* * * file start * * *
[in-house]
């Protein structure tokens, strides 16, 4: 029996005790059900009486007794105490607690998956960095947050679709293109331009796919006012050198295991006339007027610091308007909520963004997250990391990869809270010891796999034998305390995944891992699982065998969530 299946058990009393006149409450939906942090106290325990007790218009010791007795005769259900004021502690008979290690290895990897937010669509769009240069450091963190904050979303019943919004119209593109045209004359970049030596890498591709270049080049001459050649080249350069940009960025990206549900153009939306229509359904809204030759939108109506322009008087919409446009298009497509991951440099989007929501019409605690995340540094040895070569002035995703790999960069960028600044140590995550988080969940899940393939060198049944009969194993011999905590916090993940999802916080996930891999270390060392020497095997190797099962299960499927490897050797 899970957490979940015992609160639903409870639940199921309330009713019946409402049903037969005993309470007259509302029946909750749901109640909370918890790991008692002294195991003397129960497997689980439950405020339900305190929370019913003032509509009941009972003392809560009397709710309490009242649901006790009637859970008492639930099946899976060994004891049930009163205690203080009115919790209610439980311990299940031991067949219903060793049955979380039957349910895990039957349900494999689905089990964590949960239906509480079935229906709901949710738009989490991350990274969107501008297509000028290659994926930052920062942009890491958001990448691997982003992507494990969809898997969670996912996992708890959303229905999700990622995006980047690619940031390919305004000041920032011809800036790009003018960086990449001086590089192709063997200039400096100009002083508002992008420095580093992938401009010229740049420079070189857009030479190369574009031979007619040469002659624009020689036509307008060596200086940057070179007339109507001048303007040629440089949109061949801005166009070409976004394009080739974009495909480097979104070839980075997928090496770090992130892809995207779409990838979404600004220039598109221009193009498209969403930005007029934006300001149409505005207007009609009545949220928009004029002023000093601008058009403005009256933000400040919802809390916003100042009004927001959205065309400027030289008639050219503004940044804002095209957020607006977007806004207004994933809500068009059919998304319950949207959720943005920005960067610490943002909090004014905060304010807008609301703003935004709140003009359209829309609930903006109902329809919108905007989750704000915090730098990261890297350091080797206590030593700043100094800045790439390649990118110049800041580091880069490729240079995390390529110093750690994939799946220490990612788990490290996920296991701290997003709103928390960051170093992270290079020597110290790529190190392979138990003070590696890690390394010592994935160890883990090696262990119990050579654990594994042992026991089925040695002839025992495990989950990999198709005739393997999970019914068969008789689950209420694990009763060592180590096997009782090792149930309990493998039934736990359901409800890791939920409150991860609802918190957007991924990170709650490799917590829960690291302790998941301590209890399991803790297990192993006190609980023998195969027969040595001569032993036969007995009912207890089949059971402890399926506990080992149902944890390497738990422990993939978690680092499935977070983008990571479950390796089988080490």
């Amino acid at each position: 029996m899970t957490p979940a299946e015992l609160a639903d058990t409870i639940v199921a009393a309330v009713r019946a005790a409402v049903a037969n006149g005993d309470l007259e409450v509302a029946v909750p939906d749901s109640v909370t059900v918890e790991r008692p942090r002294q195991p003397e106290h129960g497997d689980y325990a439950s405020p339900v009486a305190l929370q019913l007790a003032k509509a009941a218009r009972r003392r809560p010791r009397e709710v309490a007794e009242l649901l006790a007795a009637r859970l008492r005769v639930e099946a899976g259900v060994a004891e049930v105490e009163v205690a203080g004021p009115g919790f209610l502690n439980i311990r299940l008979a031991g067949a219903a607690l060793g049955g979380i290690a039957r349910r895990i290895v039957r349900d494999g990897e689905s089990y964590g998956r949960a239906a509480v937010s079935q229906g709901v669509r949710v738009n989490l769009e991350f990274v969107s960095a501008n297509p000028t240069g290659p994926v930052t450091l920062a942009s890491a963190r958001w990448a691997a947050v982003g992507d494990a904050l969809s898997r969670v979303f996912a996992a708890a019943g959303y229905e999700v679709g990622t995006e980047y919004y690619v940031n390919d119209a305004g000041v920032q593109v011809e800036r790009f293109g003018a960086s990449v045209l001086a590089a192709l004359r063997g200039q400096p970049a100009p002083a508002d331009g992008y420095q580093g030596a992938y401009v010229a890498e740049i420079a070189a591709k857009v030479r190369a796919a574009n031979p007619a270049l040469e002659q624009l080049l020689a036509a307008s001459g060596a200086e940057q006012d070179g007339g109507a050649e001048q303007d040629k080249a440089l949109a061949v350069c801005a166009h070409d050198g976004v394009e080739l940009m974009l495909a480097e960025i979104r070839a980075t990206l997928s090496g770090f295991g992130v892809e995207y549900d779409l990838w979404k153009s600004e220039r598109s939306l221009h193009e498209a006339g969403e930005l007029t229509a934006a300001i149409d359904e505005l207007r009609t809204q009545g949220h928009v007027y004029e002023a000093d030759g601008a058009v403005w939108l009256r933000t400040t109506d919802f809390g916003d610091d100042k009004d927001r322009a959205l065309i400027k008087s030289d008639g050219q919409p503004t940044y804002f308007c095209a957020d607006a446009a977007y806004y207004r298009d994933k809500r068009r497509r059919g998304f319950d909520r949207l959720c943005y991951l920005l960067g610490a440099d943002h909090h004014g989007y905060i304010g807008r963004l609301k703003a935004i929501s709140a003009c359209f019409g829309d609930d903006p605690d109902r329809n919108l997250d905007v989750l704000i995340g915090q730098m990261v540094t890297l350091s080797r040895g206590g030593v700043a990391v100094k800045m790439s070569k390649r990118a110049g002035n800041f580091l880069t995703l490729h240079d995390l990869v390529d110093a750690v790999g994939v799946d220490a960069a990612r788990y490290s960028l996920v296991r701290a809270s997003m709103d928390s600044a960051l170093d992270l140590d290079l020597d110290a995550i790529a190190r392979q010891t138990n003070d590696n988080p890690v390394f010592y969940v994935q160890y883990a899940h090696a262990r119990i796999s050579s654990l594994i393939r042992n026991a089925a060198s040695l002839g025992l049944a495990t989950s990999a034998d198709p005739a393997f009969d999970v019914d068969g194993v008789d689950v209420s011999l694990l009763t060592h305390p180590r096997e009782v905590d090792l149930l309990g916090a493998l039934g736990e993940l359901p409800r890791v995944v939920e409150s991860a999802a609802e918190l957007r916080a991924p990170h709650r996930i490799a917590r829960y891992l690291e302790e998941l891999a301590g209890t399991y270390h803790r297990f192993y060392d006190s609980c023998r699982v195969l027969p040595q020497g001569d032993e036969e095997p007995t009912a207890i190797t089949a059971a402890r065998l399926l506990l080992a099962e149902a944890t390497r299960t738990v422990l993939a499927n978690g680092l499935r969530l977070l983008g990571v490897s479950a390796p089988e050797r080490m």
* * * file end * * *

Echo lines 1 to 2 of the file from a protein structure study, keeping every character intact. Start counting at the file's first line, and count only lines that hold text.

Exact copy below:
[in-house]
């Protein structure tokens, strides 16, 4: 029996005790059900009486007794105490607690998956960095947050679709293109331009796919006012050198295991006339007027610091308007909520963004997250990391990869809270010891796999034998305390995944891992699982065998969530 299946058990009393006149409450939906942090106290325990007790218009010791007795005769259900004021502690008979290690290895990897937010669509769009240069450091963190904050979303019943919004119209593109045209004359970049030596890498591709270049080049001459050649080249350069940009960025990206549900153009939306229509359904809204030759939108109506322009008087919409446009298009497509991951440099989007929501019409605690995340540094040895070569002035995703790999960069960028600044140590995550988080969940899940393939060198049944009969194993011999905590916090993940999802916080996930891999270390060392020497095997190797099962299960499927490897050797 899970957490979940015992609160639903409870639940199921309330009713019946409402049903037969005993309470007259509302029946909750749901109640909370918890790991008692002294195991003397129960497997689980439950405020339900305190929370019913003032509509009941009972003392809560009397709710309490009242649901006790009637859970008492639930099946899976060994004891049930009163205690203080009115919790209610439980311990299940031991067949219903060793049955979380039957349910895990039957349900494999689905089990964590949960239906509480079935229906709901949710738009989490991350990274969107501008297509000028290659994926930052920062942009890491958001990448691997982003992507494990969809898997969670996912996992708890959303229905999700990622995006980047690619940031390919305004000041920032011809800036790009003018960086990449001086590089192709063997200039400096100009002083508002992008420095580093992938401009010229740049420079070189857009030479190369574009031979007619040469002659624009020689036509307008060596200086940057070179007339109507001048303007040629440089949109061949801005166009070409976004394009080739974009495909480097979104070839980075997928090496770090992130892809995207779409990838979404600004220039598109221009193009498209969403930005007029934006300001149409505005207007009609009545949220928009004029002023000093601008058009403005009256933000400040919802809390916003100042009004927001959205065309400027030289008639050219503004940044804002095209957020607006977007806004207004994933809500068009059919998304319950949207959720943005920005960067610490943002909090004014905060304010807008609301703003935004709140003009359209829309609930903006109902329809919108905007989750704000915090730098990261890297350091080797206590030593700043100094800045790439390649990118110049800041580091880069490729240079995390390529110093750690994939799946220490990612788990490290996920296991701290997003709103928390960051170093992270290079020597110290790529190190392979138990003070590696890690390394010592994935160890883990090696262990119990050579654990594994042992026991089925040695002839025992495990989950990999198709005739393997999970019914068969008789689950209420694990009763060592180590096997009782090792149930309990493998039934736990359901409800890791939920409150991860609802918190957007991924990170709650490799917590829960690291302790998941301590209890399991803790297990192993006190609980023998195969027969040595001569032993036969007995009912207890089949059971402890399926506990080992149902944890390497738990422990993939978690680092499935977070983008990571479950390796089988080490």